A lot of retailers are stocking up before the prices rise. We can't do that. We are careful about what we buy and we try to offer internet-friendly prices, as best we can. That being said, expect prices to rise, and significantly rise, as the year wears on.

What really worries us is that suppliers are saying items are out of stock. We have enough trouble getting quality guitars in the store, like our amazing Takamine acoustics. A fresh batch arrived today after many months of delays. The struggle will hit home sooner than you think.

If we can't order stock, we can't stay in business. But hey, we're tough, just like the American farmer. We can take it.

This whole business of "short-term pain, long-term gain" is utter bullshit. I don't believe a word that comes from the White House, and they couldn't care less anyway. I'll stop now.

We are battered by cheaper online sales, sales tax, property taxes, building costs and just trying to pay the mortgage. So what's a minor thing like tariffs going to do?

I'm all about buying American. But we as a country are all about WalMarting our way through life and getting the best deal possible, no matter where items are made. Unfortunately, most are made overseas.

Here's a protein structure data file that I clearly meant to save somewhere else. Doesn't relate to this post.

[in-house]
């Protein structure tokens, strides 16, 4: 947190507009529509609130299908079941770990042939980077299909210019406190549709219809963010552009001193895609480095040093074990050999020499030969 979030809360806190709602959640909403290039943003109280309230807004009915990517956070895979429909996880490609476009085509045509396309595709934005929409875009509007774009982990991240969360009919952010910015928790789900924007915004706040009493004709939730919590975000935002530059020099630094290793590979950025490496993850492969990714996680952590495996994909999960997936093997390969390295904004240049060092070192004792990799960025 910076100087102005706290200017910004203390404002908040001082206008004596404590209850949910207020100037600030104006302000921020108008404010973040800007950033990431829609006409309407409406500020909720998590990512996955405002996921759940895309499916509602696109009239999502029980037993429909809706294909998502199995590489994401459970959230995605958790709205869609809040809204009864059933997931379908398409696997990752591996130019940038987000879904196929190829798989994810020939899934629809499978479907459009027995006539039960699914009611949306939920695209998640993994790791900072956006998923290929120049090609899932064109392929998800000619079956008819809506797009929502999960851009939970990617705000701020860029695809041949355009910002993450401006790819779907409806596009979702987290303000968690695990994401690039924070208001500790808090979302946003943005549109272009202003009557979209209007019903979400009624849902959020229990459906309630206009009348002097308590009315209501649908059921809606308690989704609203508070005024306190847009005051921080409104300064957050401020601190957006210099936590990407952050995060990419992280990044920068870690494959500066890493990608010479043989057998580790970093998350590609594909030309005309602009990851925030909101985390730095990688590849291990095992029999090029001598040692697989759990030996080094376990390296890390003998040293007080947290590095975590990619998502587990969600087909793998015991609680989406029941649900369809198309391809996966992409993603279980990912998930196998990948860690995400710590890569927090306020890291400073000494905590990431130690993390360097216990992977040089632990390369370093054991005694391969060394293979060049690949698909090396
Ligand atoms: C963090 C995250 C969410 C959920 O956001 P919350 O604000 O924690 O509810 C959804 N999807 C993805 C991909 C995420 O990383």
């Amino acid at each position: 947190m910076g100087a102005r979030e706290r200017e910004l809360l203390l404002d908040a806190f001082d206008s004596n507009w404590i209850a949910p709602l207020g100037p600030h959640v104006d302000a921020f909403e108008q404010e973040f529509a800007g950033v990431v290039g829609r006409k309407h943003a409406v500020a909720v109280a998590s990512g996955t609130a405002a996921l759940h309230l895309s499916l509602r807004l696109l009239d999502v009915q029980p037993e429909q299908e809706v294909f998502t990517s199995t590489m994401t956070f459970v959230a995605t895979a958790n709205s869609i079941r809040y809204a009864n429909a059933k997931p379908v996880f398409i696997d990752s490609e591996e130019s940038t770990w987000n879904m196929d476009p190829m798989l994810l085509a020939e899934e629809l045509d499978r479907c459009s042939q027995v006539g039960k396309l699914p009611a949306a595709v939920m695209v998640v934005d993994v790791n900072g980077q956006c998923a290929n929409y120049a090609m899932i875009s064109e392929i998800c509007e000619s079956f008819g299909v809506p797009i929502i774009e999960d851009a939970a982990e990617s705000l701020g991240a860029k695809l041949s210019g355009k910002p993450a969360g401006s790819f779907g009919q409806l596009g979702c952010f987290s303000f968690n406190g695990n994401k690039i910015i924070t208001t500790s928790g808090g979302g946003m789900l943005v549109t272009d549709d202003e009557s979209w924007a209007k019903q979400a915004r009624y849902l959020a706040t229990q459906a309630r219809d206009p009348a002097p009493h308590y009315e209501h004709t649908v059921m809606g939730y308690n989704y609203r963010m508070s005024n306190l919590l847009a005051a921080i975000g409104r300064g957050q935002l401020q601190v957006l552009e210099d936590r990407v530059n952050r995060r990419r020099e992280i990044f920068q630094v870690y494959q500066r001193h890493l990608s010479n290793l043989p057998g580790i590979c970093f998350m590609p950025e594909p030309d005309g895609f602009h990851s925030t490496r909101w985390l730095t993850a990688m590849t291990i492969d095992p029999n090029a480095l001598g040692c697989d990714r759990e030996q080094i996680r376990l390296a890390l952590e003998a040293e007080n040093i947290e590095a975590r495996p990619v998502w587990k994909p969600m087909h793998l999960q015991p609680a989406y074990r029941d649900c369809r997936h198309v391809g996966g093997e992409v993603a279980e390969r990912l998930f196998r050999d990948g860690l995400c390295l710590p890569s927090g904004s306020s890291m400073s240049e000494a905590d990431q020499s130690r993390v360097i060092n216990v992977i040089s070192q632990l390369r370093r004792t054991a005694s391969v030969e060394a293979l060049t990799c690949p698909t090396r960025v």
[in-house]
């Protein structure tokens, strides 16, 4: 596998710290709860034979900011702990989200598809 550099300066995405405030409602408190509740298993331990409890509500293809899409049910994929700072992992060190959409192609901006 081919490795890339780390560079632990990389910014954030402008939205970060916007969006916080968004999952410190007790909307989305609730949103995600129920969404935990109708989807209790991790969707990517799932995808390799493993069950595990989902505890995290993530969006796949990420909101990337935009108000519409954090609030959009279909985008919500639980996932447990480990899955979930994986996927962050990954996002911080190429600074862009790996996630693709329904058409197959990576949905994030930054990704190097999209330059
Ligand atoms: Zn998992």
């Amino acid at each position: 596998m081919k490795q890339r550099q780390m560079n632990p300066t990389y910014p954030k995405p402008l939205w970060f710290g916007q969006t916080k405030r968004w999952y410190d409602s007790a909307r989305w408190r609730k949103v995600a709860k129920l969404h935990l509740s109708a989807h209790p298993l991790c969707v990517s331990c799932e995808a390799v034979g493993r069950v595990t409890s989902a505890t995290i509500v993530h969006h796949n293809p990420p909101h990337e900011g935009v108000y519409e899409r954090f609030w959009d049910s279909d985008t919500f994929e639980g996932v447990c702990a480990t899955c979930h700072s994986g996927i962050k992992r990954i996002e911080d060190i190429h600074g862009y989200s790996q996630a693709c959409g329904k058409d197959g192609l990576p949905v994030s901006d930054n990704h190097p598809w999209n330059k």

We'll wait and see what happens with tariffs. But be prepared to pay more, and let's hope we can take it. Shop local, small business to ensure your own economy stays as strong as possible in the upcoming and unsure economy. We are bracing for a storm.

Friday, August 10, 2018

Ref shortages

THERE ARE HIGH school football teams in our area moving games from Friday night to Saturdays because there aren't enough officials. That's right - you can't play the game unless you have refs. The Whig broke it down in this excellent article, and it's a tough deal all the way around.

I've often thought about getting registered for hoops and football, even umpiring. My excuses are that I play in four bands, I work at The Whig in the sports department and I like quiet Friday and Saturday nights every now and then. Excuses, I know.